Contact Us

 

We Accept
Show More
Show More
  • Wix Facebook page
  • Wix Twitter page
Visit Us 
  • LinkedIn App Icon
  • YouTube Classic
  • Pinterest App Icon

Disclaimer

 

In compliance with Bill 14 S(10) Access to Justice Act 2006, Partners Part Peacefully ® does not provide legal advice (the application of legal principles to an individual's specific circumstances). If you require legal advice or legal services please contact a lawyer.  Partners Part Peacefully ® is a Registered Trademark of Hazel Lamarre.

© Partners Part Peacefully ®. Proudly created by Mr Premier at Coach d'Affaires Canada. Coachdaffaires.ca

Spousal Support

 

Spousal Support

 

“Every spouse has an obligation to provide support for himself or herself and for the other spouse, in accordance with need, to the extent that he or she is capable of doing so.”

Source:  Family Law Act Part III s30 

 

While spouses are expected to provide support for themselves, it might be that one partner has more income and assets and may have to pay support to the other.  The question becomes one of entitlement.  When is someone entitled to receive support?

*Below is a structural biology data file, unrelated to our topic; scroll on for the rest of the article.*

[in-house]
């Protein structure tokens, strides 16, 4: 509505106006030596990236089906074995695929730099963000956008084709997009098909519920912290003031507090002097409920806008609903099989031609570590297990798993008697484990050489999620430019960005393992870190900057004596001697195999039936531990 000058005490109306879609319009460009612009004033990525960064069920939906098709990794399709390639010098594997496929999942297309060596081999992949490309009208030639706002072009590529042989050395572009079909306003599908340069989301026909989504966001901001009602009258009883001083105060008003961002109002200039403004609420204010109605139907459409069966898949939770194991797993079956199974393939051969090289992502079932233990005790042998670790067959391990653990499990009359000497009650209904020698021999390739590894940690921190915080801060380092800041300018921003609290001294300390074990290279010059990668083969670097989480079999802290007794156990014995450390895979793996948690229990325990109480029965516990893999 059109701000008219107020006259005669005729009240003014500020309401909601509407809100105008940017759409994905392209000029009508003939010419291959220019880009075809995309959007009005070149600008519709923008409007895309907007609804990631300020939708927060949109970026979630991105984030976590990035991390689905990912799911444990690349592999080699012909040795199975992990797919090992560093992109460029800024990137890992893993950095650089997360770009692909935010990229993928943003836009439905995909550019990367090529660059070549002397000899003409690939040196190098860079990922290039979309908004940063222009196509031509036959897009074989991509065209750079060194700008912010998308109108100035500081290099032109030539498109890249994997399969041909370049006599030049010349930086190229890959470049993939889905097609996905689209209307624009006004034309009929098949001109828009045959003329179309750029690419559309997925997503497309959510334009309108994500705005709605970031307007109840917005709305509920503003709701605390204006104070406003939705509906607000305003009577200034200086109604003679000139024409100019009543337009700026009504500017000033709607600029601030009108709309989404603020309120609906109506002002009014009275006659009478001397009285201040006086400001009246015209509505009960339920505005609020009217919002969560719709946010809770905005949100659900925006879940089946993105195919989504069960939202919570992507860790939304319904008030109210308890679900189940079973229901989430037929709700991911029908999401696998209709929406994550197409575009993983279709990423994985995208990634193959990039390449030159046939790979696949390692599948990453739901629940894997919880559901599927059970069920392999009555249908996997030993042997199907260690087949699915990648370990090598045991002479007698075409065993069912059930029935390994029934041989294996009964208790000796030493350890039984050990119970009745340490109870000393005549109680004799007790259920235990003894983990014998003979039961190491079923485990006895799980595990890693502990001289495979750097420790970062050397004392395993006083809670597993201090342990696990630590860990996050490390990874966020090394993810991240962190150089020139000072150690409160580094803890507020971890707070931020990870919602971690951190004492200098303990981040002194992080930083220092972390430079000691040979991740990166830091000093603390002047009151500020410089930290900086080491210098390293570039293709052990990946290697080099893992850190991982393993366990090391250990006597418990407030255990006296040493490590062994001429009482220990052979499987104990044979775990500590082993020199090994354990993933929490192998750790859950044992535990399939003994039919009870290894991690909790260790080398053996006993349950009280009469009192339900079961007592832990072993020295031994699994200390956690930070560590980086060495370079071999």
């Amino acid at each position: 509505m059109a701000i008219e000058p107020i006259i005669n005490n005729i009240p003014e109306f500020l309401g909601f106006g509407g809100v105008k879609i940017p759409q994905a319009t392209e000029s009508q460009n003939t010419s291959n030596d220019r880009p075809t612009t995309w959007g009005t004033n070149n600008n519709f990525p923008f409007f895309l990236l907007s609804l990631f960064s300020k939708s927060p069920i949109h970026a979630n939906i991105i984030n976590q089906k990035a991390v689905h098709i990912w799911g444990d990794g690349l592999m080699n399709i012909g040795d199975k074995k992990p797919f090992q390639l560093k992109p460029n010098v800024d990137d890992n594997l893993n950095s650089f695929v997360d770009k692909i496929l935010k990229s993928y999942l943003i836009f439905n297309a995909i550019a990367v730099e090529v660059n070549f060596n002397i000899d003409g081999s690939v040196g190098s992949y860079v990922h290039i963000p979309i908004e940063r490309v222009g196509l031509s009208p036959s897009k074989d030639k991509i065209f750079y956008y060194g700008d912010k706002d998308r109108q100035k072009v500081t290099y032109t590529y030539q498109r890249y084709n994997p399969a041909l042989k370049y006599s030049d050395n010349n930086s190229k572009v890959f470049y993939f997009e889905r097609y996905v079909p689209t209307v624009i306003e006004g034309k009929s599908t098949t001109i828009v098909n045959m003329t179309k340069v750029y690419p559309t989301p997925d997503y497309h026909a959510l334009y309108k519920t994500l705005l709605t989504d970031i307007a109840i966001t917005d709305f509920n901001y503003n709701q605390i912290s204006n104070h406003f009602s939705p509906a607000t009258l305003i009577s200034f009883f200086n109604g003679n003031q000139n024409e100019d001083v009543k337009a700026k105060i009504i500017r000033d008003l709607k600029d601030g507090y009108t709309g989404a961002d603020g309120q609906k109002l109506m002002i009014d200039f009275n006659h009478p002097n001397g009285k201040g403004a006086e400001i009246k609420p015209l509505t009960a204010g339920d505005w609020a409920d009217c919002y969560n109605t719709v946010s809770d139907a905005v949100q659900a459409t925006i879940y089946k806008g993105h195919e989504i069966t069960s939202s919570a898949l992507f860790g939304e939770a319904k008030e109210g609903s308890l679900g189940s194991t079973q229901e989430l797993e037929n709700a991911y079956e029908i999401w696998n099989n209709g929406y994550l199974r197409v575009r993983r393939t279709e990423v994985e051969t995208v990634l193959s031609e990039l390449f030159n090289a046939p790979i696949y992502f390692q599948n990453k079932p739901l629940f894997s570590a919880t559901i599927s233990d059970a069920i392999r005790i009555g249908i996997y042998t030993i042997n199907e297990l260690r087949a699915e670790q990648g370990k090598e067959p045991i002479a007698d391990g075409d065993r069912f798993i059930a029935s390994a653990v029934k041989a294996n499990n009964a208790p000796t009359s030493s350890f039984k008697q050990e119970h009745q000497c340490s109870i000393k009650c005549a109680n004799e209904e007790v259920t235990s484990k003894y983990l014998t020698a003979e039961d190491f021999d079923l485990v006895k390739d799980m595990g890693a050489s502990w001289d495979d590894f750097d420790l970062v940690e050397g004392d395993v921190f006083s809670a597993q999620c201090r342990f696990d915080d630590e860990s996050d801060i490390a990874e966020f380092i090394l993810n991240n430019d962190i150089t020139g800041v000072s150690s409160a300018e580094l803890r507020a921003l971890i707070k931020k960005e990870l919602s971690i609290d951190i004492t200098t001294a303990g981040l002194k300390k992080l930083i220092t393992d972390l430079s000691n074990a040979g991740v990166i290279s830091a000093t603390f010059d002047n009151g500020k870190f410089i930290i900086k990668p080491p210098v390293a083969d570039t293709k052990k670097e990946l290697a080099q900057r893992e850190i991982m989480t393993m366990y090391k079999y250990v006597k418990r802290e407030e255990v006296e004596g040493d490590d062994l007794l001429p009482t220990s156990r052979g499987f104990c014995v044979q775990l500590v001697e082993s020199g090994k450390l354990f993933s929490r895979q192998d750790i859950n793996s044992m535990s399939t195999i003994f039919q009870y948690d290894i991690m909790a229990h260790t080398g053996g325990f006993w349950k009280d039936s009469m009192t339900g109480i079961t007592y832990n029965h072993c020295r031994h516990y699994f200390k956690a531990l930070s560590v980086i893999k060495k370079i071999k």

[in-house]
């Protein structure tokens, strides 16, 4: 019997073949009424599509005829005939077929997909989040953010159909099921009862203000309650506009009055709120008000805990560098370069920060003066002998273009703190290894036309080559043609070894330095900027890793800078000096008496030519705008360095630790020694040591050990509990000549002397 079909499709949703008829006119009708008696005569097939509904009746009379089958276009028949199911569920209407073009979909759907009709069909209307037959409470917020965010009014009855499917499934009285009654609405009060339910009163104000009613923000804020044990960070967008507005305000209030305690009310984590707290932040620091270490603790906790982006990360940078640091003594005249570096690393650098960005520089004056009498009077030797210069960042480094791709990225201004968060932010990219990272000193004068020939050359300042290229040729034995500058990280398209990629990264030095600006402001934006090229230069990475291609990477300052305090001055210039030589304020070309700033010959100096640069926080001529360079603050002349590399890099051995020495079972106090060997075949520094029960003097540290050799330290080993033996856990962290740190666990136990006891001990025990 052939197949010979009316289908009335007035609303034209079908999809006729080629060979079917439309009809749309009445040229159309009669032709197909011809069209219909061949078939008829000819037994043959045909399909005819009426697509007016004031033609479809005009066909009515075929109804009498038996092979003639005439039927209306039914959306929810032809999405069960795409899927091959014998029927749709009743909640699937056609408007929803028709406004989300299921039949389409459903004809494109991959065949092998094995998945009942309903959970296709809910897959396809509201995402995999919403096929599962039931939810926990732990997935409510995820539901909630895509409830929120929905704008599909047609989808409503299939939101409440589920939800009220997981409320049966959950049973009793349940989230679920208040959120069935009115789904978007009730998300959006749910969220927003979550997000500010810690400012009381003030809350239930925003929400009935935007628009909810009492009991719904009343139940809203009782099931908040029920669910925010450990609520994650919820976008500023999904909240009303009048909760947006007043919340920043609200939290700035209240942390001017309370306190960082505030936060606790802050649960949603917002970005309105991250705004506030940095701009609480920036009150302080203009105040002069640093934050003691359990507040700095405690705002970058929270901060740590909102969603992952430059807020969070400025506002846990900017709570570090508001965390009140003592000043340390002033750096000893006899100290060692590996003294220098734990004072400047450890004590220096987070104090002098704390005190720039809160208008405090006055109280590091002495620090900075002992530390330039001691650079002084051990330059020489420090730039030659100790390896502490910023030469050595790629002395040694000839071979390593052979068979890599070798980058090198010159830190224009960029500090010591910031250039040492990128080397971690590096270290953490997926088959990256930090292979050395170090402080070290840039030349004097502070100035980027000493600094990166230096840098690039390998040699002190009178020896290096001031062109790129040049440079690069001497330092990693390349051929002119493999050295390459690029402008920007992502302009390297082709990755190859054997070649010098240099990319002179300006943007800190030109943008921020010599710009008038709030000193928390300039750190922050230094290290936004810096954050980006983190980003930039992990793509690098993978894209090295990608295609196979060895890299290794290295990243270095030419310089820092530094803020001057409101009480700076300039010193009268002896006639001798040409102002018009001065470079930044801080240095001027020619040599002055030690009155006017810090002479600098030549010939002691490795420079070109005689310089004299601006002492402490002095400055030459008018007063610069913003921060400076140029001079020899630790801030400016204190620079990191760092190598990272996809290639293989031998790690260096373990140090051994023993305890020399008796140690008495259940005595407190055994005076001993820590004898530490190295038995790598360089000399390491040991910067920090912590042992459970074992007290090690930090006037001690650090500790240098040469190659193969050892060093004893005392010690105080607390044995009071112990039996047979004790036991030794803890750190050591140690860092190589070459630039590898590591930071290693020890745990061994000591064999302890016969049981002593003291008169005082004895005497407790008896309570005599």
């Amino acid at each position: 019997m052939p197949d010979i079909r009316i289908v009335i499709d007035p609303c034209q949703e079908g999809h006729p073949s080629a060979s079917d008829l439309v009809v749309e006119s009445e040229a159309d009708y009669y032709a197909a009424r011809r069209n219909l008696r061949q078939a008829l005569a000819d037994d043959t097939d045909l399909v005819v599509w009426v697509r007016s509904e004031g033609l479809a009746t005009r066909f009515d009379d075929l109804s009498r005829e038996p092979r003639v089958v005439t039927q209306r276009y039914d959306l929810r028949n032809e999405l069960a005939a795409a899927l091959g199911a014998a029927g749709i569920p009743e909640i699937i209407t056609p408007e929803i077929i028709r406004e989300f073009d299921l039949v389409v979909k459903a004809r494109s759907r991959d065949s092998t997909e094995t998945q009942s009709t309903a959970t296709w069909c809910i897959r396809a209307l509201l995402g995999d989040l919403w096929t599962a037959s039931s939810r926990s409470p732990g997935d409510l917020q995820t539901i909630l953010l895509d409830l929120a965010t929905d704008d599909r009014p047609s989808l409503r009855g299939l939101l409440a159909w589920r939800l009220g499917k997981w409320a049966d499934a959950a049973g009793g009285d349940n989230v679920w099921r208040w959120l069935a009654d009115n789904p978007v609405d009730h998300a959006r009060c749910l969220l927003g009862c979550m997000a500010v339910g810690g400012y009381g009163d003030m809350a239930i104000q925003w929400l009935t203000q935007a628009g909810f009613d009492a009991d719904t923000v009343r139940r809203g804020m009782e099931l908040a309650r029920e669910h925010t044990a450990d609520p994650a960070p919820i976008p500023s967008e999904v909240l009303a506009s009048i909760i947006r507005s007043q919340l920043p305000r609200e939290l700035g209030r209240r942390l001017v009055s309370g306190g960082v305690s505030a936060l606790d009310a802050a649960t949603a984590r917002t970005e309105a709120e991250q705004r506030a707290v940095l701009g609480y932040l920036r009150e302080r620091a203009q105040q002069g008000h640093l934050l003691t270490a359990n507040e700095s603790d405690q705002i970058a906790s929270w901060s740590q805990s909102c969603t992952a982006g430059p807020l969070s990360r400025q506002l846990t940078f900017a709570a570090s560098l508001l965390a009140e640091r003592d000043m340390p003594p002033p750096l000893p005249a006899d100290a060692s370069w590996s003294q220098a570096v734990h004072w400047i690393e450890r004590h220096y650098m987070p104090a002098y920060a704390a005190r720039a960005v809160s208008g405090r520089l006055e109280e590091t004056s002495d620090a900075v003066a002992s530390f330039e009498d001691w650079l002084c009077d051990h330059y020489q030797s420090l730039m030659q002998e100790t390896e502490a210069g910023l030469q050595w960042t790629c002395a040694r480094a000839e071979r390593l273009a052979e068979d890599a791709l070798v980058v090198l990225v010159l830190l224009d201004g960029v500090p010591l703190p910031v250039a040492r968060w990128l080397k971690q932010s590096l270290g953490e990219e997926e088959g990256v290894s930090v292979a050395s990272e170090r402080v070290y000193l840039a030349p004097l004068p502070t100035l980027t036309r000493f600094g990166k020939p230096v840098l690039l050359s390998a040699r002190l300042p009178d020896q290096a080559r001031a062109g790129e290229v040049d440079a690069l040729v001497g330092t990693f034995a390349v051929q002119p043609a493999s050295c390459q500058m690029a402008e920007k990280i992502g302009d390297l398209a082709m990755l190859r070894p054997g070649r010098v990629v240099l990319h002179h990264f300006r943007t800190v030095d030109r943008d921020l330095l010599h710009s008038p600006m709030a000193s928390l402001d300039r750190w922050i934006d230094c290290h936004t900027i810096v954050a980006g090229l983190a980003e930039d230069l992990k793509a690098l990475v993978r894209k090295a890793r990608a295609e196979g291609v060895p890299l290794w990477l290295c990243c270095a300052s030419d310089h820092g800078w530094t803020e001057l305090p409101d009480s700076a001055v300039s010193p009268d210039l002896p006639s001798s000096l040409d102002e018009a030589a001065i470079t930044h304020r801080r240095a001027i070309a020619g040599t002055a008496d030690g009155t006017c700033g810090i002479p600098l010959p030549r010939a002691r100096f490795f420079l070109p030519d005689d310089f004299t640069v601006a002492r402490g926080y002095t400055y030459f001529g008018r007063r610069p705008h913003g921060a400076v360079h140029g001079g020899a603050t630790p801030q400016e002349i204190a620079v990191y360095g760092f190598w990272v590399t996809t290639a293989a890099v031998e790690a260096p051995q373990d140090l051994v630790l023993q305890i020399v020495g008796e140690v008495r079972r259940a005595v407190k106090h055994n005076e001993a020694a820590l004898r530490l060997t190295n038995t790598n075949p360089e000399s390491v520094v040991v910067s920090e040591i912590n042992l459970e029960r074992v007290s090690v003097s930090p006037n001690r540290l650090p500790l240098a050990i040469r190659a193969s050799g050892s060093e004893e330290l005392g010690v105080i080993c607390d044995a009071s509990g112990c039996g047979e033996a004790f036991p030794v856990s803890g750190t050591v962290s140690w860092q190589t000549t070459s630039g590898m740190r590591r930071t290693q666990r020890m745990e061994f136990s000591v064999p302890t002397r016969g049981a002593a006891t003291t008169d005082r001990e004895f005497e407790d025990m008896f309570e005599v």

The Divorce Act sets out certain factors and objectives that a judge must consider when deciding whether a spouse is entitled to support when they divorce.  Some factors include the financial needs and means, length of marriage, self-sufficiency and time to become self-sufficient.

Source: Dept. of Justice6

 

The “Spousal Support Advisory Guidelines” are used to help parties discuss the spousal support amounts and duration. (Note: Spousal Support Guidelines are different from Child Support Guidelines, which the court is required to follow.)

Source:  Ministry of Attorney General3

 

The Spousal Support Advisory Guidelines available at http://www.justice.gc.ca help couples with the discussion around the factors to calculate spousal support and reach agreement.